MARINE CORPS BASE CAMP LEJEUNE, N.C. - -- For Marines who are deployed overseas in support of Operations Iraqi and Enduring Freedom, keeping in touch with family and friends is vital. The quickest and easiest way might be through e-mail; however, not everyone has access to a computer while deployed. Old-fashioned mail is still an option, but it can take letters more than a week to arrive at their final destination. So what’s the solution?
Motomail, which was originally used by British Forces, launched Dec. 4, 2004. Through this free service, Marines deployed to either Iraq or Afghanistan can receive letters from back home within a mere 24 hours.
“The great thing about getting a letter versus an e-mail is you can grab it, hold it and read it as much as you want, whenever and wherever,” said Master Sgt. Robert A. Simpson, a postal quality control chief with Headquarters and Service Battalion, 2nd Marine Logistics Group. “Motomail is just like getting regular mail, only faster.”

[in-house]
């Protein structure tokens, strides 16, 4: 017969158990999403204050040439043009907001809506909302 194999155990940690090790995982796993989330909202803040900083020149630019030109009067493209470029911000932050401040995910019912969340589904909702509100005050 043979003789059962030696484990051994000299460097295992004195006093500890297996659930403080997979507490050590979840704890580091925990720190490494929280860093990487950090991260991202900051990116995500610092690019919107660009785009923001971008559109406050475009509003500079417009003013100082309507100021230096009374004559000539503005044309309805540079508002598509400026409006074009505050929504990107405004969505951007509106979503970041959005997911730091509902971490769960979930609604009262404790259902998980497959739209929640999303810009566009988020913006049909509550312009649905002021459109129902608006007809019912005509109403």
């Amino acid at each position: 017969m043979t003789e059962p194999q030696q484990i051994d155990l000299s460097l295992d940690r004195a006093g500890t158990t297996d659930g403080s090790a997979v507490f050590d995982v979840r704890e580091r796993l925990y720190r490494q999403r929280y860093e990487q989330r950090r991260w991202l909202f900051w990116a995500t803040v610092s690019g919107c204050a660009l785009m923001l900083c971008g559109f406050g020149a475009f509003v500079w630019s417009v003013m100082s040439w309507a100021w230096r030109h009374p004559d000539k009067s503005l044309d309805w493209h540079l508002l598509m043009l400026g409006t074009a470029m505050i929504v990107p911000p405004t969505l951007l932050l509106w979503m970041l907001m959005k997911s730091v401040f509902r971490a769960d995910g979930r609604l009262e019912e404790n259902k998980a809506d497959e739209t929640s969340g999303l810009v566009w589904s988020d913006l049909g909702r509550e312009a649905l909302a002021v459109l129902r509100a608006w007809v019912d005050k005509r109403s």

Once an overseas Motomail station receives a message, it’s immediately downloaded, printed, sealed, sorted and delivered to the recipient in no more than 72 hours.
“The closer a Marine is to the receiving station, the quicker he or she will get the letter,” said Simpson. “Theoretically, if a Marine’s dad sends his son the halftime score of a football game, if that Marine was standing right next to a receiving station, he could get the message before the game was even over.”
To use Motomail, family and friends can go to http://www.motomail.us and register for an account. The only piece of information the sender needs to have is the recipient’s deployed mailing address.
For those who wish to send hand-written letters, the scanning location at the Harriotte B. Smith library is available for use during normal library hours. It too is offered free of charge.